The first confirmed cases of avian flu in Los Angeles County this year were recently found in three birds near El Dorado Park, the Long Beach Health Department announced Thursday.
Highly Pathogenic Avian Influenza A H5—otherwise known as avian flu or bird flu—was found in two Canadian geese and one black-crowned night-heron, city health officials said in a statement. Other sick and dead wild birds were also found in the area, according to health officials.
Avian flu is highly contagious among birds and can sicken and kill domesticated bird species, such as chickens, ducks and turkeys, according to city health officials. Domestic poultry, waterfowl, raptors and certain shorebirds are most at risk of the virus.
The current avian flu outbreak occurring in the U.S. began in February and has so far affected more than 47 million wild birds and poultry, say health officials.
Though avian flu can be transmitted from birds to people, the risk of transmission is “very low,” according to health officials. Transmission of the disease from person to person is also “very rare,” the Health Department said.
Even so, health officials recommend the following to minimize the risk of avian flu transmission:
- Avoid contact with wild birds, even if they don’t look sick.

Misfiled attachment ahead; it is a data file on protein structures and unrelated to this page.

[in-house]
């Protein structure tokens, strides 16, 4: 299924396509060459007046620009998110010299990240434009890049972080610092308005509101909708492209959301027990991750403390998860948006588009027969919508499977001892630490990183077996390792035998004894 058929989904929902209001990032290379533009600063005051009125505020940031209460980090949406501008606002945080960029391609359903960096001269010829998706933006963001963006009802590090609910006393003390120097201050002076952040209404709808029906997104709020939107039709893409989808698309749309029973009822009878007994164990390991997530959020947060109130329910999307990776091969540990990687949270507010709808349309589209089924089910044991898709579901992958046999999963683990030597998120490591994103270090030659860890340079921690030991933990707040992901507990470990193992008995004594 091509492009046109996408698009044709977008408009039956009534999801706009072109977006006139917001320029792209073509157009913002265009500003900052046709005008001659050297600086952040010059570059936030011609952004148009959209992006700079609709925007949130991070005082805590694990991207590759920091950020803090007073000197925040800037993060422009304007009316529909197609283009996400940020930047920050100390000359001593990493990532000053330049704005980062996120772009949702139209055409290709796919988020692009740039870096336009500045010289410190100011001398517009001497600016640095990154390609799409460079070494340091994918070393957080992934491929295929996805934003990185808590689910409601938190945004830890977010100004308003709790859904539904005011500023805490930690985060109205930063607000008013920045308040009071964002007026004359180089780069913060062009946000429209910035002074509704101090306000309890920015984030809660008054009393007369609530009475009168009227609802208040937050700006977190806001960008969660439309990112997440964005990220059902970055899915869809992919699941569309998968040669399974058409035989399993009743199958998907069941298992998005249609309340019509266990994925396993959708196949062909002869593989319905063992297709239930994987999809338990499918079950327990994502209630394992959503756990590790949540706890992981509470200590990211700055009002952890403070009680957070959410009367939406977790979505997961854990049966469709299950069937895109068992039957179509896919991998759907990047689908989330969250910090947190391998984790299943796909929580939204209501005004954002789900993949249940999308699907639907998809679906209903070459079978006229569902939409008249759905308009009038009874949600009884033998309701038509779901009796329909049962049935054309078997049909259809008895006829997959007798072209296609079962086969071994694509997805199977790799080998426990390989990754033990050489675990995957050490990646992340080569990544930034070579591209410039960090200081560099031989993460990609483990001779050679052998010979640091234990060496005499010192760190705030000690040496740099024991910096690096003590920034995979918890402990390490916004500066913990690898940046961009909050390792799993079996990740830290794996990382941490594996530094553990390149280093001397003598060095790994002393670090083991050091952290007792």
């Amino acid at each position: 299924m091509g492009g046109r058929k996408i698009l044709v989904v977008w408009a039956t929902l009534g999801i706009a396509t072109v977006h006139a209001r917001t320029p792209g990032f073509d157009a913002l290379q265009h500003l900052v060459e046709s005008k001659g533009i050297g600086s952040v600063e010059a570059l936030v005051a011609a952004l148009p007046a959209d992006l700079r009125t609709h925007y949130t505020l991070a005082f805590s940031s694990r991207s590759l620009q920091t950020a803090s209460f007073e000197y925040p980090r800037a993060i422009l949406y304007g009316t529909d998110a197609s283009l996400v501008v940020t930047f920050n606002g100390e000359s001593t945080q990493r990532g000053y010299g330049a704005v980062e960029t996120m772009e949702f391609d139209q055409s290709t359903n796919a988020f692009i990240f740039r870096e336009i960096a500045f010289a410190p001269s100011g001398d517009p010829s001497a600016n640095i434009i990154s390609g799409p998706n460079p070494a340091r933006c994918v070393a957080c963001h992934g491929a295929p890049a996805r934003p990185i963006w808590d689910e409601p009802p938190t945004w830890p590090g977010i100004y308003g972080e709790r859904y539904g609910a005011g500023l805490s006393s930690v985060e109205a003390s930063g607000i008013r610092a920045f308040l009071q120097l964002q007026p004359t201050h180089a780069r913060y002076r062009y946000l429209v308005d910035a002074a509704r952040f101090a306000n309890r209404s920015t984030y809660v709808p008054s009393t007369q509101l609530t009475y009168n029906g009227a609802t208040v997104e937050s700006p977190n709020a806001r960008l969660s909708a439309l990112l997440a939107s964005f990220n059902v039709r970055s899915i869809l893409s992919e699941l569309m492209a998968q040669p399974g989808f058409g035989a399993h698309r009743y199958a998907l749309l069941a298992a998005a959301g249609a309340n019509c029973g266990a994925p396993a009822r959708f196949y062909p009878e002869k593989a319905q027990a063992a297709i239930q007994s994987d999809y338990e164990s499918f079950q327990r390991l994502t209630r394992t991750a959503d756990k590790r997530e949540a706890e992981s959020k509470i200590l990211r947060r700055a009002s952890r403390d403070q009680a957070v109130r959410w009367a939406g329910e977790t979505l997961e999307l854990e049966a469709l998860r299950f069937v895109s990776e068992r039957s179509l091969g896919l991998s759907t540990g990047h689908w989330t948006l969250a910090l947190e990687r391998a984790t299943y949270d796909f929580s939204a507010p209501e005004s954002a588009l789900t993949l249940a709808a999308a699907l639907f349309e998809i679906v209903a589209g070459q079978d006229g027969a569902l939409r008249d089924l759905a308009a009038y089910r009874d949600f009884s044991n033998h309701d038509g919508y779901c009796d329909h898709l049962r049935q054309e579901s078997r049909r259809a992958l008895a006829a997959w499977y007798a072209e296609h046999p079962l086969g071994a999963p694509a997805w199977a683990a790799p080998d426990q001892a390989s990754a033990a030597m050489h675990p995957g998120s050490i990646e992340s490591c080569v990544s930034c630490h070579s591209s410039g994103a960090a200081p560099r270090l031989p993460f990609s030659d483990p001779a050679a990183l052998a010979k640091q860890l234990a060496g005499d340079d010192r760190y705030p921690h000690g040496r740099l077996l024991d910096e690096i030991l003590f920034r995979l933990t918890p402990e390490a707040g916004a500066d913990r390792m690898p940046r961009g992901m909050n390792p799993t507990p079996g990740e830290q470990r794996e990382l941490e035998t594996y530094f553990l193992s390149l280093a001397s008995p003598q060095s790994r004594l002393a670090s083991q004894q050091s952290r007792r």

- Avoid surfaces that may be contaminated with saliva or feces from birds.
- Keep dogs and other pets away from wild birds.
- Do not handle sick or injured birds.
- Report sick and injured wildlife, including birds, to Long Beach Animal Care Services personnel (562-570-7387) for care and disposal.
- Bird owners should seek veterinary attention for their own animals if they seem sick.
- People with backyard chickens, ducks or other poultry should remove water and food sources that feed wild birds like bird feeders and bird baths.
- People with backyard flocks should keep poultry feed away from wild birds and rodents.
- People who handle pet birds or backyard poultry should thoroughly wash their hands and clean and disinfect footwear before and after coming into contact with their birds.
- If you come in contact with a sick or deceased bird and develop flu-like symptoms within 10 days, isolate from others and contact your doctor.
The city is currently renovating the El Dorado Park Duck Pond. To ensure that avian flu doesn’t spread within El Dorado Park, Animal Care Services may euthanize sick birds that are suspected of carrying the virus “to protect the overall bird population,” health officials said.
The Health Department is also reaching out to veterinarians and pet stores and is currently developing more detailed information for backyard poultry owners and the general public. Information will be posted and updated at longbeach.gov/hpai.
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